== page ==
You are the salt of the earth; but if the salt loses its flavor, how shall it be seasoned? It is then good for nothing but to be thrown out and trampled underfoot by men. Matthew 5:13
God has left His people here on earth for a purpose. We are called to make a difference in this decaying world. How are we doing?
Imagine for a moment the scene of the Sermon on the Mount. Here was Jesus, called by many a rabbi, seated on a plateau overlooking the Sea of Galilee. Before Him was a handful of men—not scholars, not wealthy men, just rough ordinary guys, just like many of the guys you know today. It was to this motley crew that Jesus said: “You are the salt of the earth” (5:13).
Jesus’ words had a threefold application. First, in Jesus’ day salt was used as a preservative since there was no refrigeration. His listeners would have understood Him to be saying that they were to have a preserving effect on the world that they were living in.
We tend to think that the world is not that bad, but societies actually tend toward corruption and decay. The early stages of Roman history were generally decent, but as we read in The Decline and Fall of the Roman Empire, things went downhill, and the empire was eventually destroyed from internal decay. Jesus was essentially telling us, You can slow that process down. We can’t completely reverse it; the Lord will do that when He returns. But Jesus intends us to have an impact on our culture that slows the rotting process.
Seasoning and a Thirst for God
Second, the people listening to Jesus, as we do today, used salt to season their food. As Christians, we are to bring flavor and zest to others’ lives. We are to bring out the potential and all the good things in life, just as salt brings out flavors that are otherwise bland.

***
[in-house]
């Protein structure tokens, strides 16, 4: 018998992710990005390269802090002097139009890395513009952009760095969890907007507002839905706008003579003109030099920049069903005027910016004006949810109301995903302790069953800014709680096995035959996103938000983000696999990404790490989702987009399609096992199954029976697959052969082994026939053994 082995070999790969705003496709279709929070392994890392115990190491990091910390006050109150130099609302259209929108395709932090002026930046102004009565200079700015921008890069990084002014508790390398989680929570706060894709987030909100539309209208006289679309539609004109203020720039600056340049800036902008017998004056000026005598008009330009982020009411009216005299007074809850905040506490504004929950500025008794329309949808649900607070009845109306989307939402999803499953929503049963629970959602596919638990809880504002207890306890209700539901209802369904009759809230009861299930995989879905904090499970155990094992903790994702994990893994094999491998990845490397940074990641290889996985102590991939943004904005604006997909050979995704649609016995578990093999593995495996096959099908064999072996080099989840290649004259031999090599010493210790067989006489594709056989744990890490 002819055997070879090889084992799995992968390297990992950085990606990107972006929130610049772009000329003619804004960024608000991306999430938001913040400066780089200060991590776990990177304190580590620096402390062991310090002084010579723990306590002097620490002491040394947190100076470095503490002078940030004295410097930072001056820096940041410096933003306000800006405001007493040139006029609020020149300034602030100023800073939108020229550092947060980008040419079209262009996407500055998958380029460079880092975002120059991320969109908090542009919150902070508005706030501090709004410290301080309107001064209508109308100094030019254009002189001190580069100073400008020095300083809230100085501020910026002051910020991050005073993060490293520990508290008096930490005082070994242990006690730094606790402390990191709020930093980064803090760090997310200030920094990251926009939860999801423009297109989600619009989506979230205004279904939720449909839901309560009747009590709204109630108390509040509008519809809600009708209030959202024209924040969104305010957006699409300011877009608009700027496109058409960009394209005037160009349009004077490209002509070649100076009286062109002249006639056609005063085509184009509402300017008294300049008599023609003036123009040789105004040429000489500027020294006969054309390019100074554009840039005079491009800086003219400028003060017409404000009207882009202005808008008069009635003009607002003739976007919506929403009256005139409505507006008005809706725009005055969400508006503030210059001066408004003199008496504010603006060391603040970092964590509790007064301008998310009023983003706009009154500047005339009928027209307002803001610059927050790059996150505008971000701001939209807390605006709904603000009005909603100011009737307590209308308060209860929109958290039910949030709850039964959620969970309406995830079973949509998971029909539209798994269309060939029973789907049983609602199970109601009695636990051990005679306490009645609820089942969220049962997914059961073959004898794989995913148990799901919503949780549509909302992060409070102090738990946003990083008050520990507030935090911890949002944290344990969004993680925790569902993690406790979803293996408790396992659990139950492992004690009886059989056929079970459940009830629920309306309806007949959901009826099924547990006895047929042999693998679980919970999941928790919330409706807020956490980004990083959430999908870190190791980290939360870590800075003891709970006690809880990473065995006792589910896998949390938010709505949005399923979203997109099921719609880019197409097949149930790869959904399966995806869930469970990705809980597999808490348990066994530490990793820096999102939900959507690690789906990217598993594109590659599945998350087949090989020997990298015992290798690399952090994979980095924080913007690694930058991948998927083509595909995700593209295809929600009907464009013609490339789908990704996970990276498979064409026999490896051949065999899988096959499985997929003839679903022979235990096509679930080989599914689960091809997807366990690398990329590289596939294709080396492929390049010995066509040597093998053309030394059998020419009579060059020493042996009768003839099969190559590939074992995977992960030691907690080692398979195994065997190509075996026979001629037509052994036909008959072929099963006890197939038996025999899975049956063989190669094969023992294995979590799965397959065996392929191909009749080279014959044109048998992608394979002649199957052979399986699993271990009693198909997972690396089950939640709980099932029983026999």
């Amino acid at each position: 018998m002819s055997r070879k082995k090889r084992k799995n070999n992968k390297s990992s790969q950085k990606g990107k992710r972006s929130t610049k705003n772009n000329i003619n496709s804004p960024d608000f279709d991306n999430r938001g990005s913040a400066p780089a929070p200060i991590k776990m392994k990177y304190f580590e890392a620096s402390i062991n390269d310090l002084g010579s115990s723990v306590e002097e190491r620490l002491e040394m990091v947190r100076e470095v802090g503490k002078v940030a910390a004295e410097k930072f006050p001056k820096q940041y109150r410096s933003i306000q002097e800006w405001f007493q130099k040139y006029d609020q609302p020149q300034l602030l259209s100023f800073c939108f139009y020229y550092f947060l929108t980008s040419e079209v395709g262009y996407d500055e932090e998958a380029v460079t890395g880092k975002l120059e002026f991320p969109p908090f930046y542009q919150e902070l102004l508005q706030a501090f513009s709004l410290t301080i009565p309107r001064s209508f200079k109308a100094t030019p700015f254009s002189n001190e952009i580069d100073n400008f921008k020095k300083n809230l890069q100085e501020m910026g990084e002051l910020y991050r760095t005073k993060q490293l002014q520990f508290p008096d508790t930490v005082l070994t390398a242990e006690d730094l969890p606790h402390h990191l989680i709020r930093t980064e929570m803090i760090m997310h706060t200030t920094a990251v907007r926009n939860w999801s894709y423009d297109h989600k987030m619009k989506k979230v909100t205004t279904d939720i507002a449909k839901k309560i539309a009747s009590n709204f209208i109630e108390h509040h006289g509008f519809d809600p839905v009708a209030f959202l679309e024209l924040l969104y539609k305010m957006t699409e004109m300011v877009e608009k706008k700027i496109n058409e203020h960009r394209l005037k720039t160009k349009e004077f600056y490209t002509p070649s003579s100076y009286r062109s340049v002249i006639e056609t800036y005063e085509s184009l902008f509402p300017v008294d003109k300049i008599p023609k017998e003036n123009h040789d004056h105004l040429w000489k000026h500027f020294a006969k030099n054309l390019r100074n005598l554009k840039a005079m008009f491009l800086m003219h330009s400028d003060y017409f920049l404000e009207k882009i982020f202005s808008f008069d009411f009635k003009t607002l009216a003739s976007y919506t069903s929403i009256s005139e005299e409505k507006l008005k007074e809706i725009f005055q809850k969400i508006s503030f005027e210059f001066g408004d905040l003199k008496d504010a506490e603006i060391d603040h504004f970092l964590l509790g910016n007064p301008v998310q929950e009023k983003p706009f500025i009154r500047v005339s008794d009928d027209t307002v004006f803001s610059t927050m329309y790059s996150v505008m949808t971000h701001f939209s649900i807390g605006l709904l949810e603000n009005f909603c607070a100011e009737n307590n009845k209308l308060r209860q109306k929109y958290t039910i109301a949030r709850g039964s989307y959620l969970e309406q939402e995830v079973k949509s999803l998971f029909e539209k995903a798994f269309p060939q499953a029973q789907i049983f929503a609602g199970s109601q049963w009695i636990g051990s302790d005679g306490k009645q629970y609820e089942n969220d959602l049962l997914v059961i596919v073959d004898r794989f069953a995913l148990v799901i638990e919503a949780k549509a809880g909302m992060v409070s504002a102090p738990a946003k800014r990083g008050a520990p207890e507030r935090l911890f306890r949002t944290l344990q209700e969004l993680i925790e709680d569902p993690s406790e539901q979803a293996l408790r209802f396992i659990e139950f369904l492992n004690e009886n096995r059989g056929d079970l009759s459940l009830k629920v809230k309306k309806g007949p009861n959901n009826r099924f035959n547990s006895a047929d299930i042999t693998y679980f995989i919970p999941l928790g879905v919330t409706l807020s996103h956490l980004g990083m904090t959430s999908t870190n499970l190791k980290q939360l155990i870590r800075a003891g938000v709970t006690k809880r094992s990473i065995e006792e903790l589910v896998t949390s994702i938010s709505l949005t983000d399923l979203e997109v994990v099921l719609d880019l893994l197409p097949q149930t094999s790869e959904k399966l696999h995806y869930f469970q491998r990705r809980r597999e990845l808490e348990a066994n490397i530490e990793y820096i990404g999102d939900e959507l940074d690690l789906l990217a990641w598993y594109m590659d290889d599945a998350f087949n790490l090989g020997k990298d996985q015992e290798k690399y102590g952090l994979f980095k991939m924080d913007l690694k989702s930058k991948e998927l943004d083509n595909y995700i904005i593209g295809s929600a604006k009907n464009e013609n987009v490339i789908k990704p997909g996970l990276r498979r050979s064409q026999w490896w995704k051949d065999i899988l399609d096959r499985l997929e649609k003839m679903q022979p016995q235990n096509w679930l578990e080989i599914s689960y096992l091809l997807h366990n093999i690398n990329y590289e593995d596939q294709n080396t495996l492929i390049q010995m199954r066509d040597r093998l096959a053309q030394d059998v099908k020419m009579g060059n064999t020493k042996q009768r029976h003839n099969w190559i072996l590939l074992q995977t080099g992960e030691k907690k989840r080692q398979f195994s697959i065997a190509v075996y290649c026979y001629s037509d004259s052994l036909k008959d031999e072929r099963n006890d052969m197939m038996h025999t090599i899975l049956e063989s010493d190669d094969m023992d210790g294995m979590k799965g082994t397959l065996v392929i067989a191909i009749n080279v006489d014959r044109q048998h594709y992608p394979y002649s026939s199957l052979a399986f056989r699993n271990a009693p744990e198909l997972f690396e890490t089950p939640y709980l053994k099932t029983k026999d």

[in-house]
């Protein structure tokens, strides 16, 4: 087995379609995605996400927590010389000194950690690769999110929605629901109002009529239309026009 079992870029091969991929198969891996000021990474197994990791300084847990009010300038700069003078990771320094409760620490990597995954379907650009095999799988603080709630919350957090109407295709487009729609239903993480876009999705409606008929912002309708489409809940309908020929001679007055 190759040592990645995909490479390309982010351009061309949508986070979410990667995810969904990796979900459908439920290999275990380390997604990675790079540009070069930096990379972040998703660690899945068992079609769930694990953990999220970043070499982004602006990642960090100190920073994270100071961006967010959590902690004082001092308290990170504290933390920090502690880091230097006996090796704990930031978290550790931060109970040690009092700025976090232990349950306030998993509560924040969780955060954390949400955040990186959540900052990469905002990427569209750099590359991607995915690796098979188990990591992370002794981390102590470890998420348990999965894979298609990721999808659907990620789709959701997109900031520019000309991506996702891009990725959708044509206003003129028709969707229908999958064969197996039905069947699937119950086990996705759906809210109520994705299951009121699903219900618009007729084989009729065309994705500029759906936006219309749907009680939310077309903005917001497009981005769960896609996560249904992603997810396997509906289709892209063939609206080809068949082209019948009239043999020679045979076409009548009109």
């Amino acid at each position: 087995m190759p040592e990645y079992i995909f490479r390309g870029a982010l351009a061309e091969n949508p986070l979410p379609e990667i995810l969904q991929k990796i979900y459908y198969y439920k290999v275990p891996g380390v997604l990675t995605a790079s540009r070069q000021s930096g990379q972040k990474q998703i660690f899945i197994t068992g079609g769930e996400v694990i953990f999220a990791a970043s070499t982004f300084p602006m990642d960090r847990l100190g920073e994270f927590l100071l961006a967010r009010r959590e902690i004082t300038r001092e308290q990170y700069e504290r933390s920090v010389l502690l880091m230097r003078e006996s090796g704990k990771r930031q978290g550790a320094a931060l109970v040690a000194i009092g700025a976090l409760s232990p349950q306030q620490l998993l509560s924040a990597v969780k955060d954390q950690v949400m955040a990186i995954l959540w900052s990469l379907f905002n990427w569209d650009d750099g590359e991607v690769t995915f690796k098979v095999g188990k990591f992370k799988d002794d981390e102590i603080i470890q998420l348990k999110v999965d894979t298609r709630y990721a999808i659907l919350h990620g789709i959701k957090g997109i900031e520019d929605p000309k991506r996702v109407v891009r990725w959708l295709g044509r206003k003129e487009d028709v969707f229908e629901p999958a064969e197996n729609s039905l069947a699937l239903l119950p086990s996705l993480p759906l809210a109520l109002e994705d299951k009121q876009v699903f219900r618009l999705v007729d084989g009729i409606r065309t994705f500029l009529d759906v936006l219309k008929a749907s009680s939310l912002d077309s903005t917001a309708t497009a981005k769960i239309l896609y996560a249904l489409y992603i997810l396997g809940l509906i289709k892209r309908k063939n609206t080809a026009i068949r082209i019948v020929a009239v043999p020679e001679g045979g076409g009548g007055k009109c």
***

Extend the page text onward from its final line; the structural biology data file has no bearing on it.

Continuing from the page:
And third, salt stimulates thirst. Jesus intended His followers to develop in others a thirst for God.
Now we don’t say to salt, “Okay, preserve,” or, “Spice things up.” Salt naturally does those things. If we really are the salt of the earth, as Jesus said we are, we will naturally have the impact that salt is intended to have. But here’s the thing: in order for this to happen, we must be living the Christian life. Sadly, so often people are Christian in word but not in practice and subsequently do not have the effect that God intends them to have.
Christian Counter Culture
As we’ve noted often, and as John Stott reminds us, “This sermon is built on the assumption that Christians are different, and it issues a call to us to be different.” He goes on to say, “Probably the greatest tragedy of the church throughout its long and checkered history has been its constant tendency to conform to the prevailing culture instead of developing a Christian counter-culture” (Stott, The Message of the Sermon on the Mount).
Today we hear far too often about pastors committing adultery, Christian husbands and wives divorcing, Christian women wondering if it’s possible to find a Christian man who doesn’t try to get her into bed after a few dates. Too many people who say they’re Christians are not living like Christians.
Attraction of Christianity
Another great tragedy in the modern church is its desire to be like the world and to be liked by the world. An advertisement for a church some years ago read, “The sermons are relevant, upbeat, and best of all, short.” It said, “You won’t hear a lot of preaching about sin and damnation and hellfire. Preaching here doesn’t sound like preaching. It is sophisticated, urbane and friendly talk. It breaks all the stereotypes.” This church was proud of that. But if people are going to commit themselves to something, wouldn’t they want it to be different? I would think so.
The attraction of Christianity is in the fact that it is different. Only when we are distinct from this “crooked and perverse generation” (Philippians 2:15) will people be attracted to Christ through us.